Downing et al v. Goldman Phipps PLLC et al

Filing 185

MEMORANDUM AND ORDER. (See Full Order.) IT IS HEREBY ORDERED that defendants' motion to dismiss for failure to state a claim [# 136 ] is denied. IT IS FURTHER ORDERED that the separate motion of the individual defendants to dismiss for failure to state a claim [# 138 ] is denied. IT IS FINALLY ORDERED that defendants' motion to strike [# 146 ] is denied without prejudice. Signed by District Judge Catherine D. Perry on 07/06/2015. (CBL)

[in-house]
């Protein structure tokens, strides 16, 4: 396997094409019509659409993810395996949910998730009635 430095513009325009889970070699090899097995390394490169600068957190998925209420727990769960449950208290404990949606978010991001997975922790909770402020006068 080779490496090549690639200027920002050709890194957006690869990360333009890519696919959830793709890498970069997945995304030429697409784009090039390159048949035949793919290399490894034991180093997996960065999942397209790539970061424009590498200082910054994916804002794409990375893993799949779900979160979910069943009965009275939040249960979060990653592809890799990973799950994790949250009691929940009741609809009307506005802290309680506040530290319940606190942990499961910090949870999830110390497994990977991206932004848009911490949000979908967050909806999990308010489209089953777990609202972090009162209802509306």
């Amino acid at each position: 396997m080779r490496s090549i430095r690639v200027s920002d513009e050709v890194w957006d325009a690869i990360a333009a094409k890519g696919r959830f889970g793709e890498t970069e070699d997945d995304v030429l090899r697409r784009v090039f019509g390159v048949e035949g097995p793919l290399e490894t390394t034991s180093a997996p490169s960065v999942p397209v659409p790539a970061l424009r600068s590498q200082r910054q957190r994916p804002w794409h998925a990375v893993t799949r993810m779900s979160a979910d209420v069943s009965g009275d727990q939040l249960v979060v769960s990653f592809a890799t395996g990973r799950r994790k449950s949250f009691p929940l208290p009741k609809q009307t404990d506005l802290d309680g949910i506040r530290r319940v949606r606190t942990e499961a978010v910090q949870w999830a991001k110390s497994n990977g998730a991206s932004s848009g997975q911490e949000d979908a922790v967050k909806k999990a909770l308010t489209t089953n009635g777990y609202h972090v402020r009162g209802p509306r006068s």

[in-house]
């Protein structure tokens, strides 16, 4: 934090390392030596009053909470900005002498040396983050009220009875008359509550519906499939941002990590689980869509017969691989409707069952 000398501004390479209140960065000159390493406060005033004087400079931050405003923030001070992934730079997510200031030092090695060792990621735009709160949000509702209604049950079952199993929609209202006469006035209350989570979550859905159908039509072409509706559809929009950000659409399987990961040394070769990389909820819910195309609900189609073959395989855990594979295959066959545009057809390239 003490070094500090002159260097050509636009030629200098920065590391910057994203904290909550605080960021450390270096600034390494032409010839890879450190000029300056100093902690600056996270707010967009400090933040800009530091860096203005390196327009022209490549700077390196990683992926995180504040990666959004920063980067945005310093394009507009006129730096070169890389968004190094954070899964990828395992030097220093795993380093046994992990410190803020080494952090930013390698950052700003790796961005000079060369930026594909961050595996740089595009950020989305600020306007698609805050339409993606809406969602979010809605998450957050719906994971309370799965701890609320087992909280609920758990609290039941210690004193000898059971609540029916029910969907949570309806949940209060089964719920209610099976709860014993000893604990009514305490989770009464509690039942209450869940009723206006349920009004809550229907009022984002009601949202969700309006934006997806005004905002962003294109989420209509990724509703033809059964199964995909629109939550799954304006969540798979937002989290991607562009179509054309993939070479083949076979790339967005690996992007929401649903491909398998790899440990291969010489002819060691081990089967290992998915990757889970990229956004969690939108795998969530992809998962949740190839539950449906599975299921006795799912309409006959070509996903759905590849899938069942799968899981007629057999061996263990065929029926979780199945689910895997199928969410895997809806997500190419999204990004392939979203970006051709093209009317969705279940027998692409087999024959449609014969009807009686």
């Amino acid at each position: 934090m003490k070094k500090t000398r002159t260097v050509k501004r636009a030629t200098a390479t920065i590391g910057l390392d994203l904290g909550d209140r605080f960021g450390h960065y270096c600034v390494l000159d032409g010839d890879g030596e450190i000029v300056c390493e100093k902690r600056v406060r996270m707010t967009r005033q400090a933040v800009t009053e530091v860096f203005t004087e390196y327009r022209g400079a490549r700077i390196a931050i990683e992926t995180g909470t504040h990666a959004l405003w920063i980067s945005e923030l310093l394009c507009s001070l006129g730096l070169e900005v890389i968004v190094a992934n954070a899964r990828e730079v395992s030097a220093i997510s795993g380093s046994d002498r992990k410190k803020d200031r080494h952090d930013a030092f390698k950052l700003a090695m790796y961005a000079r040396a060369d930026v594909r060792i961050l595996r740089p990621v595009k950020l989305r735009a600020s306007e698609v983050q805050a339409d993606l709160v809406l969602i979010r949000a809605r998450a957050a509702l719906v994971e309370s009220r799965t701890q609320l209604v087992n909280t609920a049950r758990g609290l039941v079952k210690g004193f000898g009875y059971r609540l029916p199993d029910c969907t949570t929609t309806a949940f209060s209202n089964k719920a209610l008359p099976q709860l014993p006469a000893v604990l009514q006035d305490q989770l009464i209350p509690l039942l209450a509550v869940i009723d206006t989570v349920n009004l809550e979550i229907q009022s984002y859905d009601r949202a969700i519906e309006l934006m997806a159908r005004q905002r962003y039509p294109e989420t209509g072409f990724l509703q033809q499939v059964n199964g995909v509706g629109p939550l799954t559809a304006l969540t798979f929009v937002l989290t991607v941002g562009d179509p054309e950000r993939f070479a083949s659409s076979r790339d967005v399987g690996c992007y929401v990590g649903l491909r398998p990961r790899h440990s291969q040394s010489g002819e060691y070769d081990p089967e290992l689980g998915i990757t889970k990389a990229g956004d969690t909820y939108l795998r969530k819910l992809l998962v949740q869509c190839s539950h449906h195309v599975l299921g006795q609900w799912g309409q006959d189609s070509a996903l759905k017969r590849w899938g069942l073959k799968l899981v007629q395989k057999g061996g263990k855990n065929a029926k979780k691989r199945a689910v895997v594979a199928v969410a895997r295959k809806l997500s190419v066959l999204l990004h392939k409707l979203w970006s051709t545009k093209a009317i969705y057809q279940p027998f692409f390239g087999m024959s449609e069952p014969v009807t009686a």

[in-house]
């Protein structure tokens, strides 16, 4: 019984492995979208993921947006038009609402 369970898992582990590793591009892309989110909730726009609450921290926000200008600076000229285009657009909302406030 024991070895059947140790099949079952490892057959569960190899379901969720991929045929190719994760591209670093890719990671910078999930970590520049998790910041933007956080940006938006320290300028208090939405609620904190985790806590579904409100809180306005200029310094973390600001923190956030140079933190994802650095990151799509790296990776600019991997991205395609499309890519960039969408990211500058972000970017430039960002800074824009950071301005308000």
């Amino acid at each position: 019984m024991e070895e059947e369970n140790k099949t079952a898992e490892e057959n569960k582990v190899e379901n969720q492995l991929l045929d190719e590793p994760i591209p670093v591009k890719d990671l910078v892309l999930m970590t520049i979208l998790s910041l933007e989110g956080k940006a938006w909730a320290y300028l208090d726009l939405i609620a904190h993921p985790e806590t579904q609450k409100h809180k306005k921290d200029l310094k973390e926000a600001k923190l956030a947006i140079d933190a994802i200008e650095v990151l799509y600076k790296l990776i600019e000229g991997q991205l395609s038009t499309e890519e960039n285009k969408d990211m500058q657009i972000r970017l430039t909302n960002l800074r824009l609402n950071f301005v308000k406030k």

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UNITED STATES DISTRICT COURT EASTERN DISTRICT OF MISSOURI EASTERN DIVISION DON M. DOWNING, et al., ) ) ) ) ) ) ) ) ) Plaintiffs, vs. GOLDMAN PHIPPS PLLC, et al., Defendants. Case No. 4:13CV206 CDP MEMORANDUM AND ORDER This order deals with defendants’ two motions to dismiss for failure to state a claim and their motion to strike. [ECF Nos. 136, 138, 146.] For the reasons that follow, I will deny all three motions. Background As set out in more detail in earlier orders, this case is one of several arising from disputes over fees among lawyers representing groups of plaintiffs in the genetically modified rice multi-district litigation (Rice MDL). I issued an order in the Rice MDL creating a common benefit trust fund to compensate co-lead counsel and those attorneys working with them for services they provided that benefited all the plaintiffs in this litigation (the Common Benefit Order). See In re Genetically Modified Rice Litig., No. 4:06MD1811CDP, ECF No. 2574, 2010 WL 716190 (E.D. Mo. Feb. 24, 2010). The Common Benefit Order required percentages of any settlements or judgments from the Rice MDL cases to be contributed to the Fund. I held that this court lacked jurisdiction to order parties in related state-court cases to make contributions. The two groups of lawyers and law firms who are plaintiffs in this suit seek to recover from two groups of lawyers and law firms, namely the Phipps Group1 and Murray Group,2 who represented plaintiffs in those state-court cases. Plaintiffs bring claims against these defendant lawyers under theories of unjust enrichment and quantum meruit. Legal Standards Motion to Dismiss – Rule 12(b)(6) The purpose of a motion to dismiss under Rule 12(b)(6) is to test the legal sufficiency of the complaint. When considering a Rule 12(b)(6) motion, the court assumes the factual allegations of a complaint are true and construes them in favor of the plaintiff. Neitzke v. Williams, 490 U.S. 319, 326-27 (1989). Matters of public record referenced in a complaint may be considered by the court in determining a Rule 12(b)(6) motion to dismiss for failure to state a claim. Deerbrook Pavilion, LLC v. Shalala, 235 F.3d 1100, 1102 (8th Cir. 2000). Rule 8(a)(2) of the Federal Rules of Civil Procedure provides that a 1 The Phipps Group is made up of the following law firm defendants: Goldman Phipps PLLC, Goldman Pennebaker & Phipps P.C., Phipps Cavazos PLLC, Mikal C. Watts P.C., Keller Stolarczyk PLLC, and Banks Law Firm PLLC; as well as individual lawyer defendants Martin J. Phipps, Mikal C. Watts, and Charles A. Banks. 2 The defendants in the Murray Group are the Murray Law Firm and individual lawyer Stephen B. Murray Sr. -2- complaint must contain “a short and plain statement of the claim showing that the pleader is entitled to relief.” In Bell Atl. Corp. v. Twombly, 550 U.S. 544 (2007), the Supreme Court clarified that Rule 8(a)(2) requires complaints to contain “more than labels and conclusions, and a formulaic recitation of the elements of a cause of action.” Id. at 555; accord Ashcroft v. Iqbal, 556 U.S. 662, 678-79 (2009). Specifically, to survive a motion to dismiss, a complaint must contain enough factual allegations, accepted as true, to state a claim for relief “that is plausible on its face.” Twombly, 550 U.S. at 570. The factual allegations must be sufficient to “‘raise a right to relief above the speculative level.’” Parkhurst v. Tabor, 569 F.3d 861, 865 (8th Cir. 2009) (quoting Twombly, 550 U.S. at 555). The issue in determining a Rule 12(b)(6) motion is not whether the plaintiff will ultimately prevail, but whether the plaintiff is entitled to present evidence in support of the claim. See Skinner v. Switzer, 562 U.S. 521, 529-530 (2011) (quoting Scheuer v. Rhodes, 416 U.S. 232, 236 (1974)). Motion to Strike – Rule 12(f) Federal Rule of Civil Procedure 12(f) provides that “the court may strike from a pleading an insufficient defense or any redundant, immaterial, impertinent, or scandalous material.” Although the court enjoys “broad discretion” in determining whether to strike a party’s pleadings, such an action is “an extreme measure.” Stanbury Law Firm v. IRS, 221 F.3d 1059, 1063 (8th Cir. 2000) (per -3- curiam). Accordingly, motions to strike are “viewed with disfavor and are infrequently granted.” Id. (internal quotation marks and citations omitted). A motion to strike will not be granted unless the challenged matter “is immaterial in that it has no essential or important relationship to the claim for relief.” FDIC v. Coble, 720 F. Supp. 748, 750 (E.D. Mo. 1989) (internal quotation marks and citations omitted). Courts have defined allegations or defenses as “impertinent” when they “do not pertain, and are not necessary to the issues in question.” 5C Charles Alan Wright & Arthur R. Miller, Federal Practice and Procedure § 1382 (3d ed. 2004). Unjust Enrichment A claim for unjust enrichment under Missouri law has three elements: 1) a benefit conferred by a plaintiff on a defendant; 2) the defendant’s appreciation of the fact of the benefit; and 3) the acceptance and retention of the benefit by the defendant in circumstances that would render that retention inequitable. Hertz Corp. v. RAKS Hospitality, Inc., 196 S.W.3d 536, 543 (Mo. Ct. App. 2006). “A person who has been unjustly enriched at the expense of another is required to make restitution to the other.” Petrie v. LeVan, 799 S.W.2d 632, 634 (Mo. Ct. App. 1990). The law of restitution is based on the conception “that no one should unjustly enrich himself at the expense of his neighbour.” Id. at 635 n.1 (internal quotation marks and citation omitted). -4- Quantum Meruit “The law implies contracts under circumstances where the minds of the parties do not meet on a given subject, and no intention touching the question appears[.]” Weinsberg v. St. Louis Cordage Co., 116 S.W. 461, 466 (Mo. Ct. App. 1909). [A]s, for instance, where a party, without an intention to pay therefor, requests another to perform labor for him, and permits it to be executed to his benefit. In such circumstances, unless it appears the party rendering the labor intended it should be gratuitously performed, the law will imply a promise to pay. In such a case, though it is certain there was no meeting of the minds, the law nevertheless implies a contract to pay. Id. Quantum meruit is a remedy for the enforcement of such a quasi-contractual obligation and is generally based on the principle of unjust enrichment. Lucent Techs., Inc. v. Mid-West Elecs., Inc., 49 S.W.3d 236, 241 (Mo. Ct. App. 2001). “When one party has been unjustly enriched at the expense of another, the beneficiary can be compelled to make restitution to the one conferring the benefit.” Id. The essential elements of a quasi-contract or quantum meruit claim are 1) that the plaintiff provided to the defendant materials or services at the defendant’s request or with the acquiescence of the defendant; 2) that the materials or services had reasonable value; and 3) that – despite the demands of the plaintiff – the defendant has failed and refused to pay the reasonable value of such materials or -5- services. County Asphalt Paving Co. v. Mosley Constr., Inc., 239 S.W.3d 704, 710 (Mo. Ct. App. 2007). A claim for quantum meruit does not require the existence of an express agreement between the parties. Id. In cases of quantum meruit recovery, the party viewed as breaching the implied contract is required to return to the injured party the reasonable value of work and labor furnished. Bellon Wrecker & Salvage Co. v. Rohlfing, 81 S.W. 3d 703, 711 (Mo. Ct. App. 2002). However, the furnished services must have enriched the recipient in the sense of benefits conferred. Turpin v. Anderson, 957 S.W.2d 421, 427 (Mo. Ct. App. 1997) (citing International Materials Corp. v. Sun Corp., 824 S.W.2d 890, 895 (Mo. banc 1992)). As such, an unjust enrichment quantum in a case may be nothing if the actual value enjoyed by the recipient is none. International Materials, 824 S.W.2d at 895. Motion to Dismiss for Failure to State a Claim The lawyer defendant groups move to dismiss plaintiffs’ Second Amended Complaint under Fed. R. Civ. P. 12(b)(6), arguing that it fails to state a claim upon which relief can be granted.3 Plaintiffs allege that they conferred a benefit by providing and/or paying for 3 This motion [ECF No. 136] is brought by all the defendants challenging the claims brought by all the plaintiffs. It does not distinguish between the claims brought by the plaintiff law firms (Counts I - IV) and the same claims brought by the lawyers as co-trustees (Counts V - VIII). I therefore do not address whether there are any distinguishing factors between these two groups of plaintiffs for the purposes of this motion. -6- common benefit services and expense-related materials, which were developed in relation to the Rice MDL litigation and were provided to the defendant lawyers by virtue of their representation of Rice MDL litigants. These common benefit services and materials are alleged to include documents and discovery obtained from Bayer in the Rice MDL, the development of trial and legal strategy, and testimony obtained from deponents and trial witnesses. Plaintiffs allege that the defendants used these common services and materials in their representation of state-court clients, including in their settlement negotiations. Plaintiffs contend that it is inequitable for the defendant lawyers to reap the benefits of what they did not sow, that is, to have been paid their own legal fees without reimbursing plaintiffs for the services they provided and paid for. As an initial matter, I reject defendants’ argument that because there was never a contractual relationship between them and the plaintiff lawyer groups, plaintiffs cannot recover under either an unjust enrichment or quantum meruit theory. The existence of an express agreement between the parties is not required to state a claim of unjust enrichment or quantum meruit. An implied agreement can be inferred from the parties’ conduct, namely, the non-gratuitous performance of services at the request or acquiescence of another from which the other obtained benefit. The allegations set out in the amended complaint here adequately allege such a relationship between the plaintiffs and the defendant lawyers. -7- I also reject defendants’ related argument that the amended complaint fails to allege a required element of quantum meruit – that they requested or “authorized” plaintiffs to perform work on their behalf. I note, for instance, that the amended complaint refers to an early case management order (CMO) in the Rice MDL that provided that all MDL depositions “may be cross noticed in any related action pending in state court, and may be used . . . in any related state court proceedings” if allowed by applicable state law. (See 4:06MD1811, ECF No. 292 at p. 7; see also id., ECF No. 474.) Given the CMO’s use of permissive language (“may be cross-noticed”), the defendant lawyers were permitted, but not required, to avail themselves of these particular MDL services and materials to use in their state-court cases. It can be argued that, by availing themselves of these nonmandated services, defendants requested such services or at least acquiesced in plaintiffs’ provision of them. I find the amended complaint to adequately allege that the defendants requested or acquiesced in plaintiffs’ provision of common benefit services. The focus of defendants’ motion to dismiss, however, is their argument that plaintiffs cannot recover against them on an unjust enrichment or quantum meruit theory inasmuch as it was the defendants’ state-court clients who benefited from the common benefit services, and not the defendants merely acting as their lawyers. Defendants contend that, in the absence of a representative relationship -8- with these state-court clients, plaintiffs cannot recover attorneys’ fees for work performed that benefited non-clients. I reject these arguments as well. In their amended complaint, plaintiffs claim that the defendant lawyers benefited by retaining fees and expenses paid to them by their state-court clients after obtaining successful results through their use of common services paid for and provided by plaintiffs. Plaintiffs contend that the defendants’ retention of these fees and expenses is unjust given that they did not pay for the common benefit services they used to earn them. Accordingly, the benefits alleged in this case are the attorneys’ fees and expenses themselves retained by the defendant lawyers from their state-court clients, not the clients’ recoveries from the underlying Bayer litigations. By retaining possession of the fees and expenses and not paying for the services that led to their receipt, the defendant lawyers are the recipients of the benefits alleged in this litigation. Defendants’ reliance on Johnson v. United States Dep’t of Hous. & Urban Dev., 939 F.2d 586 (8th Cir. 1991), and Brzonkala v. Virginia Polytechnic Inst. & State Univ., 115 F. Supp. 2d 677 (W.D. Va. 2000), to argue otherwise is misplaced. In Johnson and Brzonkala,4 the prevailing parties in each respective litigation 4 Both Johnson and Brzonkala examined exceptions to the American Rule in relation to an award of attorney’s fees. The American Rule provides for each party to pay its own attorney’s fees. Absent statutory authority or other exceptions to the Rule, a prevailing party does not collect its attorney’s fee from the loser. Alyeska Pipeline Serv. Co. v. Wilderness Soc’y, 421 U.S. 240, 247 (1975); Johnson, 939 F.2d at 590. -9- sought attorneys’ fees from the losing parties on the theory that the litigation conferred a “substantial benefit” upon an identifiable class whose interest was so aligned with the losing party that assessing fees against the losing party would result in the benefited class sharing in the expense of the litigation. In both Johnson and Brzonkala, the courts denied the requested fees, finding that the losing parties were not representative of the benefited class and that the required nexus between the fees sought and the class of beneficiaries was lacking. Contrary to defendants’ assertion, the circumstances here are not analogous. First, the plaintiffs here do not seek attorneys’ fees and costs against the loser in the original MDL or state-court litigations, that is, Bayer. Nor is this an action for attorneys’ fees and expenses from the litigants who obtained recoveries from Bayer in the original litigations. Instead, as set out above, the recovery sought by plaintiffs are the fees and expenses themselves that the defendant lawyers “earned” through their use of Rice MDL common services that they did not pay for. Nor does the absence of a representative relationship between plaintiffs and the defendants’ state-court clients defeat plaintiffs’ claims. Relying heavily on Fox v. AAA U-Rent It, 17 S.W.3d 481 (Ark. 2000), defendants argue that the lack of such an attorney-client relationship precludes any claimed recovery by plaintiffs for work performed that benefited non-clients. The circumstances in Fox, however, are inapposite to those alleged in the amended complaint here. - 10 - The trial court in Fox certified a class in an action seeking tax refunds from an Arkansas state agency. The court of appeals reversed the class certification, finding that the law did not permit a class to bring the relevant claims. The attorneys thereafter sought to recover fees from non-representative class members for work performed through the time the court of appeals reversed the class status. Arguing quantum meruit, the attorneys based their fee request on well-settled law that discharged attorneys are entitled to reasonable compensation for services rendered to the date of discharge. The court found, however, that because reversal of the class certification in fact nullified the class, there never existed an attorneyclient relationship between the attorneys and the non-representative members of the class. With no attorney-client relationship, the attorneys could not have been “discharged” and therefore were not entitled to fees based on their quantum meruit theory. Fox, 17 S.W.3d at 487-88. Notably, the quantum meruit argument in Fox was based only on the attorneys’ assertion of a previous attorney-client relationship from which they claimed an entitlement to fees through the time of discharge. The plaintiffs here do not base their quantum meruit theory on this rationale. Defendants rely on Fox to also argue that plaintiffs cannot recover merely because their work product provided a stare decisis basis for the state-court litigants’ later success.5 Plaintiffs claim no such entitlement, however. While their 5 The Fox court determined not to award attorneys’ fees on the “sole basis” of stare decisis, that - 11 - claims are based, in part, on stare decisis elements, they also allege that the defendant lawyers benefited from using tangible materials obtained by plaintiffs and at their expense, as well as from plaintiffs’ significant expenditure of time and resources in gathering and arranging for discovery; researching, drafting, and articulating arguments to the court; and preparing for and conducting trials at which defendants obtained strategic benefit for their own trials. Plaintiffs also claim that their significant expenditure of time and resources led to the global settlement with Bayer from which all plaintiffs – both MDL and state-court – benefited, and from which defendants accepted and retained unearned fees and expenses for work performed and paid for by plaintiffs. In sum, unlike Fox, these alleged benefits to the defendants are not based solely on the stare decisis value of the common benefit services. Finally, defendants contend that the lack of requested relief specific to them as lawyers demonstrates the “absurdity” of the claims. In their prayer for relief, plaintiffs seek 11% of the total recovery the Phipps Group’s state-court clients obtained from Bayer, for fees and expenses. From the Murray Group, plaintiffs seek 8% of its state-court clients’ total recovery from Bayer, for fees. The proper recovery for unjust enrichment and quantum mertuit claims is the reasonable value is, on the basis that counsel for one successful litigant could collect an attorney’s fee from any other successive litigant who was successful under similar circumstances. Fox, 17 S.W.3d at 487. - 12 - of the work and labor furnished in view of the actual value enjoyed by the defendants. Failure to allege the reasonable value of services rendered is not fatal to the statement of any cause of action. Failure to prove the reasonable value, however, is fatal to recovery in quantum meruit. McCardie & Akers Constr. Co. v. Bonney, 647 S.W.2d 193, 194 (Mo. Ct. App. 1983). But we are not yet at the stage of litigation where proof of the value is required. If an attorney is able to retain the benefit of having services provided and available for him to use on behalf of his client, without paying for such service, the provider of these services may bring a claim against that attorney in quantum meruit for unjust enrichment. See Town & Country Appraisals, LLC. v. Hart, 244 S.W.3d 187, 191 (Mo. Ct. App. 2007). “We fail to see how [the attorney] can contend that the availability of [services] creates a benefit for a client, alone, without benefiting the attorney representing such client.” Id. The lawyer defendant groups’ motion to dismiss plaintiffs’ Second Amended Complaint for failure to state a claim will be denied. Motion of Individual Defendants to Dismiss The individual lawyer defendants also move to dismiss under Rule 12(b)(6), arguing that they cannot be individually liable because the allegations and averments in the Second Amended Complaint, as well as the Rice MDL pleadings cited in the amended complaint, show that their actions were done only on behalf - 13 - of their law firms and not as individuals. They argue that, because the amended complaint makes no allegations of wrongdoing on the part of the individual defendants apart from the alleged actions taken on behalf of their law firms, it fails to state a claim against them as individual defendants and must be dismissed as to them. In order to state a claim for unjust enrichment/quantum meruit against a lawyer who also acts as an agent for his law firm, a complaint must allege that the individual lawyer undertook personal obligations and personally retained benefits from his actions. See Town & Country Appraisals, 244 S.W.3d at 189. A complaint alleging that the lawyer served and acted only as the agent of his law firm fails to state a claim for individual liability against the lawyer. Id. Here, plaintiffs allege that all defendants – both individual lawyers and law firms alike – used common benefit services from the Rice MDL to their own benefit without paying for the provision of such services. The services and materials alleged to be used include documents and discovery obtained from Bayer in the Rice MDL, the development of trial and legal strategy, and testimony obtained from deponents and trial witnesses. The amended complaint alleges specific conduct by each named individual lawyer taken on behalf of himself individually and/or on behalf of his respective law firm(s).6 The remainder of the 6 ECF No. 128 at paras. 18, 19, 21, 23. - 14 - amended complaint collectively refers to all defendants as benefiting from the provision of common benefit services and unjustly retaining said benefits. The amended complaint adequately alleges that the individual lawyers engaged in personal conduct availing themselves of the Rice MDL common benefit services and materials from which they obtained and retained benefits. The amended complaint alleges specific conduct on the part of each individual lawyer and that such conduct was performed by each lawyer individually and/or on behalf of their law firms. It further alleges that all defendants – which, by definition, include all of the law firms and the individual lawyers – retained benefits from the conduct alleged, including the direct or indirect receipt of fees and expenses. Given the explicit allegations of specific conduct against each individual lawyer performed as an individual, the lawyers’ claim that the amended complaint fails to allege any wrongdoing on their part as individuals is without merit. The amended complaint’s subsequent collective reference to all defendants as unjustly benefiting from the provision of services does not destroy the nature of the claims brought against the individual lawyers. Cf. Move Merch, LLC v. Amaru/AWA Merch., Inc., No. 4:14-CV-878 CAS, 2015 WL 1040366, at *4 (E.D. Mo. Mar. 10, 2015). Accordingly, a review of the face of the amended complaint shows it to contain enough factual allegations to state plausible claims for unjust enrichment and quantum meruit against the individual lawyers as individuals. To the extent - 15 - the complaint alleges that the lawyers also acted on behalf of their law firms, its claims of unjust enrichment and quantum meruit do not fail merely because they are alleged against corporate officers individually as well as in their capacity as agents of their professional corporations. E.g., Zipper v. Health Midwest, 978 S.W.2d 398 (Mo. Ct. App. 1998). Whether plaintiffs are able to prove such individual liability and that the individual lawyers benefited personally from their alleged misconduct is not a matter to be determined on a motion to dismiss. If, after discovery, the individual lawyers can show that they acted only within the scope of their relationship with their law firms, they may seek summary judgment on their contention that they cannot be held personally liable on plaintiffs’ claims. See Move Merch, 2015 WL 1040366, at *3. The individual lawyers’ motion to dismiss plaintiffs’ Second Amended Complaint for failure to state a claim against them will be denied.7 Motion to Strike Defendants move to strike numerous allegations from the amended complaint that refer to the Common Benefit Order. In particular, they object to plaintiffs’ inclusion of language that plaintiffs characterize as binding findings and 7 Plaintiffs raise numerous other arguments as bases to deny this motion. To rule the motion on these other bases, however, would require me to review evidence beyond that which may be considered on a Rule 12(b)(6) motion to dismiss. If necessary, plaintiffs may raise these evidence-based arguments at subsequent stages in this litigation. - 16 - conclusions. In their response, plaintiffs argue that the statements from the MDL orders are in fact entitled to res judicata effect – plaintiffs essentially argue that their case has already been proven and they need do no more than refer to the MDL orders to prove their case. As set out above, motions to strike are rarely appropriate, and this case is no different. Defendants are not prejudiced by the allegations remaining in the amended complaint. I have ruled that the complaint states a claim for unjust enrichment and for quantum meruit, but in doing so, I am not endorsing plaintiffs’ statements that they somehow have already proven the claims by referring to the MDL orders. Claims require proof, and none has been presented to me thus far. I do not know how plaintiffs intend to prove their case; but to the extent their briefs so far indicate that they believe they can simply rely on prior rulings of this court for their proof of either liability or damages, I have very strong reservations. Nevertheless, whether plaintiffs are able to adduce proof on the elements of their claims is an issue better left for summary judgment and not one to be litigated on a motion to strike. See Kuhlmeier v. Hazelwood Sch. Dist., 578 F. Supp. 1286, 1295-97 (E.D. Mo. 1984); FDIC v. Dosland, 298 F.R.D. 388, 399 (N.D. Iowa 2013). This includes whether and to what extent language used in previous orders is relevant or has any effect on the elements to be proved. Cf. International Materials, 824 S.W.2d at 896 (trial court’s simple finding that attorneys’ efforts - 17 - contributed to final victory was not a measure of the actual value to the client). Indeed, while an apparently inevitable personal sense of injury is not an isolated phenomenon in our system of adversary litigation, it is not to be automatically equated with a legal right to redress. Schleit v. British Overseas Airways Corp., 410 F.2d 261, 262 (D.C. Cir. 1969). The motion to strike will be denied, but without prejudice to re-examination of the issues if raised in a subsequent motion for summary judgment. Accordingly, IT IS HEREBY ORDERED that defendants’ motion to dismiss for failure to state a claim [# 136] is denied. IT IS FURTHER ORDERED that the separate motion of the individual defendants to dismiss for failure to state a claim [# 138] is denied. IT IS FINALLY ORDERED that defendants’ motion to strike [# 146] is denied without prejudice. _______________________________ CATHERINE D. PERRY UNITED STATES DISTRICT JUDGE Dated this 6th day of July, 2015. - 18 -